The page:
Goldman Sachs took some heat recently when it was reported that top-level executives told the company’s Japan-based employees not to leave the country, despite their concerns about radiation leaking from the crippled Fukushima Daiichi nuclear plant.
I should say, for the record, that Goldman Sachs neither confirmed nor denied that they issued any directive to its Japan-based employees. But if the company did tell nervous employees to stay put, it probably made a bad call.
I understand the need for business continuity, and investor confidence in the Asian markets is understandably shaky right now. But being known as the company that put the bottom line before employee safety is never a good thing for a corporate image. In fact, making employee well-being a priority is an investment that will pay dividends in the long run.
There are more than just PR problems, though. Executives who knowingly put employees in harm’s way may face legal consequences, both under American and some foreign countries’ laws. Granted, it may be years before the effects of the current radiation exposure in Japan is known, but companies with the wherewithal and ability to protect their employees will want to be on record as having done so—even if they take a financial hit in the short-term.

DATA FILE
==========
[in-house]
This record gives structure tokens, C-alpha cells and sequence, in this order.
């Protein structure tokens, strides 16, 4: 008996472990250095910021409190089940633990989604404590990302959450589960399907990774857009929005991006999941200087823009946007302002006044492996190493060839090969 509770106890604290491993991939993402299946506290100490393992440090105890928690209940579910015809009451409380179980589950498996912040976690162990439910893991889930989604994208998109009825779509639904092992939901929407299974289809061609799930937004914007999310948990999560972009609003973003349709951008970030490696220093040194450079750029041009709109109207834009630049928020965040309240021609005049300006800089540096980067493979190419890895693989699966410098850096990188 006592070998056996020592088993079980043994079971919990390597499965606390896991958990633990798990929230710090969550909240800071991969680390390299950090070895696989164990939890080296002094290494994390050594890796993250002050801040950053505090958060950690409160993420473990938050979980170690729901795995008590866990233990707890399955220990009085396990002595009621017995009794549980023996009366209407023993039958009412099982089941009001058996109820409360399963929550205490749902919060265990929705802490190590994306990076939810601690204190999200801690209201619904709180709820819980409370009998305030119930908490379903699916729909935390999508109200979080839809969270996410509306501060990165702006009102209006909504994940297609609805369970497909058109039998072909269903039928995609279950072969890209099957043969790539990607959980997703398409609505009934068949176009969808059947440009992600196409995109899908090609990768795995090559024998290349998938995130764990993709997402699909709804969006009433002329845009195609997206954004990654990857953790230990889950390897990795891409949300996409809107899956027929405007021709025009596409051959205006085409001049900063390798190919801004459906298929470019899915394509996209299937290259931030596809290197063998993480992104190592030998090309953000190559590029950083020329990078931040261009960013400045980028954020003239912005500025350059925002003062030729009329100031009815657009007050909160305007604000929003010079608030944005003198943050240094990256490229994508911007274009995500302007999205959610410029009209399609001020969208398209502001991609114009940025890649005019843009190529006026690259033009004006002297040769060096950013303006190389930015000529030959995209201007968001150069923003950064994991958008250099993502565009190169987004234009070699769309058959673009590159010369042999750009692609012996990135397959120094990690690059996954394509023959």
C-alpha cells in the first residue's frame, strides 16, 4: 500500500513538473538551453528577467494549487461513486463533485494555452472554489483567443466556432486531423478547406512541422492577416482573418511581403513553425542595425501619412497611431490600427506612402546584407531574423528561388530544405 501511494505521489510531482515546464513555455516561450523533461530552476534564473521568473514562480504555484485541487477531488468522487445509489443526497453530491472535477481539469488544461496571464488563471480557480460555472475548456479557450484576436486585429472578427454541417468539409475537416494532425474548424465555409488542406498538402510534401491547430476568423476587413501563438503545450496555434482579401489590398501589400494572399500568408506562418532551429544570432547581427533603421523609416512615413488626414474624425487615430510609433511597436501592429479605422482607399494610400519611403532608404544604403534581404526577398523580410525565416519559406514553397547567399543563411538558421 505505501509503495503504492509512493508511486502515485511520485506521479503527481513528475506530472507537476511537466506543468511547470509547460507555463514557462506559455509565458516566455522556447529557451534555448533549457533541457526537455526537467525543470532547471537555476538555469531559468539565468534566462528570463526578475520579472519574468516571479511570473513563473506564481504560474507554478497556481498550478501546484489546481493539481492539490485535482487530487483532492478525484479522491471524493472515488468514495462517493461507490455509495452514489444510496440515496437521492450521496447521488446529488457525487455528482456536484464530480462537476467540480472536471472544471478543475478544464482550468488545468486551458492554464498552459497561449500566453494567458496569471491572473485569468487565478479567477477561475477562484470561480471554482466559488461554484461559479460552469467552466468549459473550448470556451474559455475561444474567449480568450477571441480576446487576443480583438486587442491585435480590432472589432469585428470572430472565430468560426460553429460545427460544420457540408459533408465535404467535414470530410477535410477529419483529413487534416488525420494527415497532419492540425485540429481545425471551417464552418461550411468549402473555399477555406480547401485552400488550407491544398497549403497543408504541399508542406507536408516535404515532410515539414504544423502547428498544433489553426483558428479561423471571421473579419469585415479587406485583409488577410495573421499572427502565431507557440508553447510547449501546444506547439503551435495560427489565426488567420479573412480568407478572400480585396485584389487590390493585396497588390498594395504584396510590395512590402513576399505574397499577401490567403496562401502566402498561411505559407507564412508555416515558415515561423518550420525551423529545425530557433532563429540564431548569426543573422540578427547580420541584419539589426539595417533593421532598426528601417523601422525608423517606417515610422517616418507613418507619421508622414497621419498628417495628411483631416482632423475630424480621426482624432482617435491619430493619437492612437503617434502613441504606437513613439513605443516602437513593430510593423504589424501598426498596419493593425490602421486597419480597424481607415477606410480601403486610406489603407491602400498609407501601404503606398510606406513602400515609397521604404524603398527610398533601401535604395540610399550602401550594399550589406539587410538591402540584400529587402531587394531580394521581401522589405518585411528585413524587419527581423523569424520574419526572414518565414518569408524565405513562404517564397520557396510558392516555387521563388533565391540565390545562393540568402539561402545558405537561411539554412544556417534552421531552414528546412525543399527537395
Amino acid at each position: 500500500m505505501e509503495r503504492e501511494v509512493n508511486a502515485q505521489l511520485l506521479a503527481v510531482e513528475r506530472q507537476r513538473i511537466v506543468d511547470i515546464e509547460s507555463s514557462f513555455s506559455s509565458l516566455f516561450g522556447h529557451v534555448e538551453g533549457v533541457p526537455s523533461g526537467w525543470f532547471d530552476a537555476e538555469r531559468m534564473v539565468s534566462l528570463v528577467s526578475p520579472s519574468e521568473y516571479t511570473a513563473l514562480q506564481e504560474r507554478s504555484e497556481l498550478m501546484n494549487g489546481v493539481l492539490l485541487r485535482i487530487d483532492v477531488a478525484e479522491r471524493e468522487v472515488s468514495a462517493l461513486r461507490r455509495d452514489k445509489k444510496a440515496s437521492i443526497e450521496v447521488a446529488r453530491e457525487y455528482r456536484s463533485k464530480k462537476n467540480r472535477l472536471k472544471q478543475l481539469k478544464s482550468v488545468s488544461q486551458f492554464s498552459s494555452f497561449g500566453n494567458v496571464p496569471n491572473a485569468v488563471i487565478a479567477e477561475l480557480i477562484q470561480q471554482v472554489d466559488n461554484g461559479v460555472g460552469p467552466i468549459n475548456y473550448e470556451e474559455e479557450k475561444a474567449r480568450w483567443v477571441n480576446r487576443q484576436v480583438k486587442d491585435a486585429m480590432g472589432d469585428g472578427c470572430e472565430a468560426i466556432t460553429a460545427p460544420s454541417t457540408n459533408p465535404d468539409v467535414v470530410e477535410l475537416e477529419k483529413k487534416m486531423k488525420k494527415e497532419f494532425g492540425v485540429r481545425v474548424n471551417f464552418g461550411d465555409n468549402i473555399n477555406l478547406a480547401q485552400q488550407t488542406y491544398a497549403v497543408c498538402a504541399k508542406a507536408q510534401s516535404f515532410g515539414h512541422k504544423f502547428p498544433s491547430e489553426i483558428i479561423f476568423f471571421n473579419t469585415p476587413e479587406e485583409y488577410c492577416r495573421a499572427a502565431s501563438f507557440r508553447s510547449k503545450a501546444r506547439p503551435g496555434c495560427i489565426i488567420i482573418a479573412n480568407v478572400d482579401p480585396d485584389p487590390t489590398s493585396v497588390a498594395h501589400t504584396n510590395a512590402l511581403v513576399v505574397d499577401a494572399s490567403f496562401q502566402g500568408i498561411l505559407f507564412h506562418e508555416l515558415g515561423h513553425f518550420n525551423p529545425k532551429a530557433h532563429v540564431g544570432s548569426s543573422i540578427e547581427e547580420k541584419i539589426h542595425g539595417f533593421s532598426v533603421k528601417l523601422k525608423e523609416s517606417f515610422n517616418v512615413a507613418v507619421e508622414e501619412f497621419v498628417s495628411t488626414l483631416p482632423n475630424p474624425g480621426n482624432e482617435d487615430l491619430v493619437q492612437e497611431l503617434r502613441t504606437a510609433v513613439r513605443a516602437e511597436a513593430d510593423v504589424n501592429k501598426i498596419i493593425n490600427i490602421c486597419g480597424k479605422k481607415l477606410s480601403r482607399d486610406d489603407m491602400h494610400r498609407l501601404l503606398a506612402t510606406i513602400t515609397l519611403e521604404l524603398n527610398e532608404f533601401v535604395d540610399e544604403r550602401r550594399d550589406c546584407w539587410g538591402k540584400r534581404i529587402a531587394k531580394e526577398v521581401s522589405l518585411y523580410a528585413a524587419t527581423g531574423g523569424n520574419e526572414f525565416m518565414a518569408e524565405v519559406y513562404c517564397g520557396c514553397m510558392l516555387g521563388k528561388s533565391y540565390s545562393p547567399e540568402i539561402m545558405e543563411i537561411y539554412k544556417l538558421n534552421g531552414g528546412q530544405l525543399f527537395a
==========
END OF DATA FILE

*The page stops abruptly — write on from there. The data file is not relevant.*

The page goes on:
Companies move employees and their families out of harm’s way all the time, whether the harm is brought about by civil unrest (as in Egypt and Libya), natural disasters, or a combination natural and man-made disaster (as we have in Japan).
It’s expensive, a logistical nightmare, and a lot of work for all involved. But it’s a worthwhile investment in good corporate citizenship.